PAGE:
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Let's say I have a very simple PrototypeJS class that looks like this:

var Foo = Class.create({
  initialize:  function() {
    this.bar = 'bar';
  },

  dostuff:  function() {
    $$('.enabled').each( function(elem) {
      alert(this.bar);  //FAIL
    });
  }
});

This fails because the function being passed to .each() doesn't have any idea what this refers to.

How can I access the bar attribute of the Class from inside that function?

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4 Answers 4

up vote 1 down vote accepted

You can use Prototype's bind function, which 'locks [the function's] execution scope to an object'.

var Foo = Class.create({
  initialize:  function() {
    this.bar = 'bar';
  },

  dostuff:  function() {
    $$('.enabled').each( function(elem) {
      alert(this.bar);
    }.bind(this)); // Set the execution scope to Foo
  }
});
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That does the trick. Thanks! –  Mark Biek Jul 8 '09 at 1:44
    
bind() seems to be slightly an overkill since each() already takes a second parameter, which is the execution scope. –  Ates Goral Jul 8 '09 at 3:02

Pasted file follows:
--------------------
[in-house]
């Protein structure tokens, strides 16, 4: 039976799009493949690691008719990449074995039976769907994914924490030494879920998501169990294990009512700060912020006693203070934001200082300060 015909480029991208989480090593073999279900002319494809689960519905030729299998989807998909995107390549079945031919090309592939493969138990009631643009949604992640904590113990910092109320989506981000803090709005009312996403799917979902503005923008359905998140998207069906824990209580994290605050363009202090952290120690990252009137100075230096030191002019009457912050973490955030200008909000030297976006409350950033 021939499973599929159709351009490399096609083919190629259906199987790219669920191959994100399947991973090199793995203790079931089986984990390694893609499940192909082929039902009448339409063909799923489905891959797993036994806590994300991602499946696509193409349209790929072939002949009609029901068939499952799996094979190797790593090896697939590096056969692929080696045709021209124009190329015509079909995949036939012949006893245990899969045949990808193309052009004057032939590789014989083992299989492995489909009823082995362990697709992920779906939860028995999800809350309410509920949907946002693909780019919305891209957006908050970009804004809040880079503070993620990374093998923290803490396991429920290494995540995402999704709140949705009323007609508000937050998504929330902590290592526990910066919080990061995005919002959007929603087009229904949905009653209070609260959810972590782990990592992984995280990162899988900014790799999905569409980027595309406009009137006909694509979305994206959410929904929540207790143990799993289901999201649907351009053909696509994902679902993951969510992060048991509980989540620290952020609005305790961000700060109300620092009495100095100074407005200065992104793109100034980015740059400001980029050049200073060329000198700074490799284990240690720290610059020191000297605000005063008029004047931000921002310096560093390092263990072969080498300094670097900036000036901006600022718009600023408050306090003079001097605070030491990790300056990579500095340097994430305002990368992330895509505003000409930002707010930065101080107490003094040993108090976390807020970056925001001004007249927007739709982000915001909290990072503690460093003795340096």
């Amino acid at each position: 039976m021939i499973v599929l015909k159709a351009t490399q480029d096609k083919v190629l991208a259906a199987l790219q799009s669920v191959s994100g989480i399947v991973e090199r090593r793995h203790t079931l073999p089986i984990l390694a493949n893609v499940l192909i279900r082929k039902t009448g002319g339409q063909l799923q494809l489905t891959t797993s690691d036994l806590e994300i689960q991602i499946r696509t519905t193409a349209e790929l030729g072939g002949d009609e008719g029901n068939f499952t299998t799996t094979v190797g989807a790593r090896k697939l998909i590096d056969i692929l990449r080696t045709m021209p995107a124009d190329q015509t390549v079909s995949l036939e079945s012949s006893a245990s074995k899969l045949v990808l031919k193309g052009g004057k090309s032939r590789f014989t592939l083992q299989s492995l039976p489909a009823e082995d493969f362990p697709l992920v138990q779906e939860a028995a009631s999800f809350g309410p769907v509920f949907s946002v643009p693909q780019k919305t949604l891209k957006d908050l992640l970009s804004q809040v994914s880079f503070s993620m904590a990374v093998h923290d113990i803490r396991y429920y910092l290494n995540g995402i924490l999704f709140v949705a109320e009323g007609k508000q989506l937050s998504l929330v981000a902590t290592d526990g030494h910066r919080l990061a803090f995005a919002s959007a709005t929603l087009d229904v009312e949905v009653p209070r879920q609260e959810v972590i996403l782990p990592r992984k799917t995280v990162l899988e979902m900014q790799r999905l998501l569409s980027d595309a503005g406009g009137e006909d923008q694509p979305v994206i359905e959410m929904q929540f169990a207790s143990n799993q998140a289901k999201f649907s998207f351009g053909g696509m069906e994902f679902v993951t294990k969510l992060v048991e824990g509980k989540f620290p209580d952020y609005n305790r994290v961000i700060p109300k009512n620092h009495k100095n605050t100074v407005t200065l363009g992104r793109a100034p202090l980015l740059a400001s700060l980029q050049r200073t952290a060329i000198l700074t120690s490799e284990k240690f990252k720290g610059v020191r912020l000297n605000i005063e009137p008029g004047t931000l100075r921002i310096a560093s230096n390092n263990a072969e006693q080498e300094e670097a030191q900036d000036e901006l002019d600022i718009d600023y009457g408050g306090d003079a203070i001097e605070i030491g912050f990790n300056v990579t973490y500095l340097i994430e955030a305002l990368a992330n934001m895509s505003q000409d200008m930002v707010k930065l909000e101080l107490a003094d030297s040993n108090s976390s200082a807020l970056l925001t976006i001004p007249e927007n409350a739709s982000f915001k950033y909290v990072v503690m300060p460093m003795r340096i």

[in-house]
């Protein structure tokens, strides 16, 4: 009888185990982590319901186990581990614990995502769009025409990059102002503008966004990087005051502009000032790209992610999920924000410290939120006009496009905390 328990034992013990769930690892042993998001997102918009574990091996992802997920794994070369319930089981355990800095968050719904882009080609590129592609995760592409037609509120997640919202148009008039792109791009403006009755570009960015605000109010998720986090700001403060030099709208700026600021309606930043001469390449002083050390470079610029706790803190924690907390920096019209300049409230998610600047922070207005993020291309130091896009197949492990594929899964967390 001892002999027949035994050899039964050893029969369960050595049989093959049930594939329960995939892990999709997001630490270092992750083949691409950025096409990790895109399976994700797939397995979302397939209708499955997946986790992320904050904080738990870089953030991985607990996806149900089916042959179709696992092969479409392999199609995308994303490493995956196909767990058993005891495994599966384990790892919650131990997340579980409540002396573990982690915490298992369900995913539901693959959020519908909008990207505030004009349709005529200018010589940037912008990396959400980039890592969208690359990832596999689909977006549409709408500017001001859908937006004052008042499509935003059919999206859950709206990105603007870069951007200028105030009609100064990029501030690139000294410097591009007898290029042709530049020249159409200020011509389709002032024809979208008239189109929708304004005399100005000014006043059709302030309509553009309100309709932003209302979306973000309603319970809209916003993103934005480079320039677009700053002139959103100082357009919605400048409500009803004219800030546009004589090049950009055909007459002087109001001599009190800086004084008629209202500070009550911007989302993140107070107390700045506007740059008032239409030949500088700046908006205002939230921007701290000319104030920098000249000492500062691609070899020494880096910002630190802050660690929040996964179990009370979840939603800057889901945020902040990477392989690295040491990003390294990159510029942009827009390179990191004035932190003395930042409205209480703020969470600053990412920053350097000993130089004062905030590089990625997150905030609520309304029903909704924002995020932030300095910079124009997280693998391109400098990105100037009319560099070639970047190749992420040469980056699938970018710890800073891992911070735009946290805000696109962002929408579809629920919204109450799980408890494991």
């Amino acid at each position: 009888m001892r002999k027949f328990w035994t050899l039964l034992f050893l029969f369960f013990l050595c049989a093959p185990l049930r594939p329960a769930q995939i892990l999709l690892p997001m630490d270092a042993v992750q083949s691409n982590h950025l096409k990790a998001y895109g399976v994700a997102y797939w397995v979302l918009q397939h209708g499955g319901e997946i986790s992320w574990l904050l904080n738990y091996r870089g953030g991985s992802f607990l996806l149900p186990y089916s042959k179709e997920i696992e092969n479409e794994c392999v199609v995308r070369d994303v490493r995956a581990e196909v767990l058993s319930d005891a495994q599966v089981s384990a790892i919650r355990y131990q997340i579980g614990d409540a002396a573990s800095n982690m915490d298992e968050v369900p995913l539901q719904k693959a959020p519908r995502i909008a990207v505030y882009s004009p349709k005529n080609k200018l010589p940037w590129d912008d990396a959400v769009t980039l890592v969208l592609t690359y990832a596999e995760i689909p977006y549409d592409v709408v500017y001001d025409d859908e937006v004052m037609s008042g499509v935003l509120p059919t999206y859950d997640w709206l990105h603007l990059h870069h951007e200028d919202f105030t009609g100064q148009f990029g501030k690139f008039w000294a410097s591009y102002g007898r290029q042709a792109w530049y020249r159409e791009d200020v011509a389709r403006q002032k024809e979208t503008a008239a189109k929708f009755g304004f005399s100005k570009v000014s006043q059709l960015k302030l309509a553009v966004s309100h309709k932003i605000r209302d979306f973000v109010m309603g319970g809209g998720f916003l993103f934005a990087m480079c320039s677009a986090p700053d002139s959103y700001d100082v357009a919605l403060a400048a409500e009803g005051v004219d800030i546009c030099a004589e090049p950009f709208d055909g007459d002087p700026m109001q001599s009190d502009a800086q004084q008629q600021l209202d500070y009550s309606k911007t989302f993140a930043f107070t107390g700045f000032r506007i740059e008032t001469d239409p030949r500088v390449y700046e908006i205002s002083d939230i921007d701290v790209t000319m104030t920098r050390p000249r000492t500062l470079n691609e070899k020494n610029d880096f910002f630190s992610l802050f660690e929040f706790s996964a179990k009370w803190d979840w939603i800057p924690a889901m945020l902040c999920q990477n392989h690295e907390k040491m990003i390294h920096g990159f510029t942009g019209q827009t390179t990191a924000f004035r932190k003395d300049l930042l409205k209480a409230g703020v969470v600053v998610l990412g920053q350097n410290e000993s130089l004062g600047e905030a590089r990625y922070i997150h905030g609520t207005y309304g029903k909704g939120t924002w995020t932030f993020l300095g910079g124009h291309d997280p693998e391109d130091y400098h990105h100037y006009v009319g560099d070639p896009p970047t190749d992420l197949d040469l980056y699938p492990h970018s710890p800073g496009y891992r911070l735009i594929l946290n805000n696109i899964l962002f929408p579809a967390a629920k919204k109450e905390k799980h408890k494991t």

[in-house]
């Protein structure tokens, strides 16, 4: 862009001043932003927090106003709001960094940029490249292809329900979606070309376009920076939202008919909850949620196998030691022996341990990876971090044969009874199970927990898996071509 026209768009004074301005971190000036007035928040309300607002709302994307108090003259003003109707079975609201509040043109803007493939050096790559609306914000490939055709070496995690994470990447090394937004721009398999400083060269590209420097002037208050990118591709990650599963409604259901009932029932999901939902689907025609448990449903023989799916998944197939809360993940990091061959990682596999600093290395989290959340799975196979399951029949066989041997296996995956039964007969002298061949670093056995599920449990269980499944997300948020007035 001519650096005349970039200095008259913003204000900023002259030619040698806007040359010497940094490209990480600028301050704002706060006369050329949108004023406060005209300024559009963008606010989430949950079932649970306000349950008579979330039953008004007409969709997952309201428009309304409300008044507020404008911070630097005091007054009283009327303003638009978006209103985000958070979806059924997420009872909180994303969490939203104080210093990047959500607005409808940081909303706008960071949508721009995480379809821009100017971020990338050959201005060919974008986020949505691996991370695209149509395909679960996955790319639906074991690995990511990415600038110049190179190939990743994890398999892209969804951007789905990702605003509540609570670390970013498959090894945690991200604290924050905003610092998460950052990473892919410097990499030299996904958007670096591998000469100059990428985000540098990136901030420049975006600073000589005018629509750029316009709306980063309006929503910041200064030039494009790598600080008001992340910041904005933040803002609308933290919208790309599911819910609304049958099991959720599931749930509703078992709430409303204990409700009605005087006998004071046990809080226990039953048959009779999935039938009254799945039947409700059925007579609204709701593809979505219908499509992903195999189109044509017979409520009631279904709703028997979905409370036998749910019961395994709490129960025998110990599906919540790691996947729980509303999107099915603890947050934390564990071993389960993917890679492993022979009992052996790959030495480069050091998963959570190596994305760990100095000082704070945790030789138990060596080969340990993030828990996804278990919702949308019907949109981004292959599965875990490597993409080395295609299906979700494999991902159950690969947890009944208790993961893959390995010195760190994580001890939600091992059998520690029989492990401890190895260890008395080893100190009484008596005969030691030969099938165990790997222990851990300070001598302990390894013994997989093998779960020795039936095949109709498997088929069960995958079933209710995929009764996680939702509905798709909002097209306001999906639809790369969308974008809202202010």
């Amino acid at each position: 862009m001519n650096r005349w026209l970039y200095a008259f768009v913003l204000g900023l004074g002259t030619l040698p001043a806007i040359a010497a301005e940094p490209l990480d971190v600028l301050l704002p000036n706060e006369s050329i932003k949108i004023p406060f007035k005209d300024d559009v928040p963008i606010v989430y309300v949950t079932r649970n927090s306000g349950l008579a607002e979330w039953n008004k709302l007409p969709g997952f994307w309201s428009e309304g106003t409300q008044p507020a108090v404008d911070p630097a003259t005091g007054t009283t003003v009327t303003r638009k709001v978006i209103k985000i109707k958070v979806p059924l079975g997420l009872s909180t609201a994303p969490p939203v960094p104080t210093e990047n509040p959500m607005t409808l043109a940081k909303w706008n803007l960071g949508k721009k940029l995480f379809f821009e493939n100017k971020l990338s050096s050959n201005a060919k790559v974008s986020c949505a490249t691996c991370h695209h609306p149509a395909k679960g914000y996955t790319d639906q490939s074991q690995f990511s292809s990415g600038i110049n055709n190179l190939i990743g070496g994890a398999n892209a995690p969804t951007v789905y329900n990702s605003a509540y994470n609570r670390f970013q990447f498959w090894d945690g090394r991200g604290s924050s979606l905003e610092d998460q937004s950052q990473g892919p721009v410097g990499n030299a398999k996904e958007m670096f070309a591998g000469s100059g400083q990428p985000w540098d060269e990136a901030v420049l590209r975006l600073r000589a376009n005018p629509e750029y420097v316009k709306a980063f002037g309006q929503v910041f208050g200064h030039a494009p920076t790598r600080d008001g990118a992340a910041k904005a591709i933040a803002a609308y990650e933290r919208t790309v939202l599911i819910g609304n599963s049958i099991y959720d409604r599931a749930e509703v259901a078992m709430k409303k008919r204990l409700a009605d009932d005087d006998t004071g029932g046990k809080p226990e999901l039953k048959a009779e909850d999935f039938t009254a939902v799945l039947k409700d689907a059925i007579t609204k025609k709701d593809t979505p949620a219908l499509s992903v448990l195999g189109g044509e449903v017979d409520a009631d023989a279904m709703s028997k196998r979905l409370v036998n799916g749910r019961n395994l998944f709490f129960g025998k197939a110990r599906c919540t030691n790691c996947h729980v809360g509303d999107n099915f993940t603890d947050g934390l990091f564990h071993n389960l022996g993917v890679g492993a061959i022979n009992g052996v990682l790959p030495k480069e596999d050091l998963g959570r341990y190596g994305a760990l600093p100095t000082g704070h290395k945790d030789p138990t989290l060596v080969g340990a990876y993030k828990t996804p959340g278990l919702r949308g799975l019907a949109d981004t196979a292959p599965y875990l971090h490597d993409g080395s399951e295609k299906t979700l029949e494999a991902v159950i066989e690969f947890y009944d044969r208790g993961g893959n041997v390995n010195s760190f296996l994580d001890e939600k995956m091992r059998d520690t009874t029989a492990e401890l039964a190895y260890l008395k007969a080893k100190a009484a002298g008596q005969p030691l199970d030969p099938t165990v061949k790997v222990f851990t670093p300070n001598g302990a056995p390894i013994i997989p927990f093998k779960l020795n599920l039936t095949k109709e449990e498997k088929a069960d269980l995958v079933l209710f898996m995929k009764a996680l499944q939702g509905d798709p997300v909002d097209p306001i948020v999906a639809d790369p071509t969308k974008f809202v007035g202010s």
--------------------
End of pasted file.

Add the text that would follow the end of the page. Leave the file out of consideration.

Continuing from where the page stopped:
Maybe Mark's original example isn't a good one then since it is a call to Enumerable.each which does allow you to specify scope. However, since the title of the question asks how to give a function access to class members I think Function.bind is more appropriate. –  Zack The Human Jul 8 '09 at 5:33
    
This example probably is a bit simple for bind() but I accepted this answer because I see bind() as having more long-term utility for me. –  Mark Biek Jul 8 '09 at 13:06

Try:

dostuff:  function() {
   var that = this;

   $$('.enabled').each( function(elem) {
        alert(that.bar);  //FTW
   });
}

Or, pass a context to each():

dostuff:  function() {
   $$('.enabled').each( function(elem) {
        alert(this.bar);  //FTW
   }, this); // Context
}
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Hmmm, I'm no Protoype expert, but I think this might help answer your question - http://www.duncangunn.me.uk/dasblog/2009/05/26/ObjectorientedEventHandlingInJavascript.aspx

Let me know if it does, if it doesn't, apologies for wasting your time!

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When you're inside the each(), this refers to what's being iterated with each. If there's only one instance of the class, replace all this's with Foo.

var Foo = Class.create({
bar : "bar",

  dostuff:  function() {
    $$('.enabled').each( function(elem) {
      alert(Foo.bar);  //FAIL
    });
  }
});

if you can't get away with alert(bar);

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